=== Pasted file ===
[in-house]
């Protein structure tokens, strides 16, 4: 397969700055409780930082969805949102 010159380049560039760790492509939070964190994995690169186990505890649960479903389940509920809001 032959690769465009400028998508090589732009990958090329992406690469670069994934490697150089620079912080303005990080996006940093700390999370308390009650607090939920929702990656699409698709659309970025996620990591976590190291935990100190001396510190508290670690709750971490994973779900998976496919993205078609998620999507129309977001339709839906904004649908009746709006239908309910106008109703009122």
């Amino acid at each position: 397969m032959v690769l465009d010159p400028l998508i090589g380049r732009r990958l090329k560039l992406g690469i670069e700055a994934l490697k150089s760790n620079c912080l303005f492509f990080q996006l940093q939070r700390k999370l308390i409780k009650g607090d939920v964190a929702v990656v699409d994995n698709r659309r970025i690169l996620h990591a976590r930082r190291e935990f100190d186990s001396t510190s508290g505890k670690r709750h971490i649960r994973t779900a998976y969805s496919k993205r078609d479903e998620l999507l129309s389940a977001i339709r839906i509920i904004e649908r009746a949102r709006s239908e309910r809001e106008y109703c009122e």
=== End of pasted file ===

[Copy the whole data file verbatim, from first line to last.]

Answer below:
[in-house]
């Protein structure tokens, strides 16, 4: 397969700055409780930082969805949102 010159380049560039760790492509939070964190994995690169186990505890649960479903389940509920809001 032959690769465009400028998508090589732009990958090329992406690469670069994934490697150089620079912080303005990080996006940093700390999370308390009650607090939920929702990656699409698709659309970025996620990591976590190291935990100190001396510190508290670690709750971490994973779900998976496919993205078609998620999507129309977001339709839906904004649908009746709006239908309910106008109703009122």
């Amino acid at each position: 397969m032959v690769l465009d010159p400028l998508i090589g380049r732009r990958l090329k560039l992406g690469i670069e700055a994934l490697k150089s760790n620079c912080l303005f492509f990080q996006l940093q939070r700390k999370l308390i409780k009650g607090d939920v964190a929702v990656v699409d994995n698709r659309r970025i690169l996620h990591a976590r930082r190291e935990f100190d186990s001396t510190s508290g505890k670690r709750h971490i649960r994973t779900a998976y969805s496919k993205r078609d479903e998620l999507l129309s389940a977001i339709r839906i509920i904004e649908r009746a949102r709006s239908e309910r809001e106008y109703c009122e």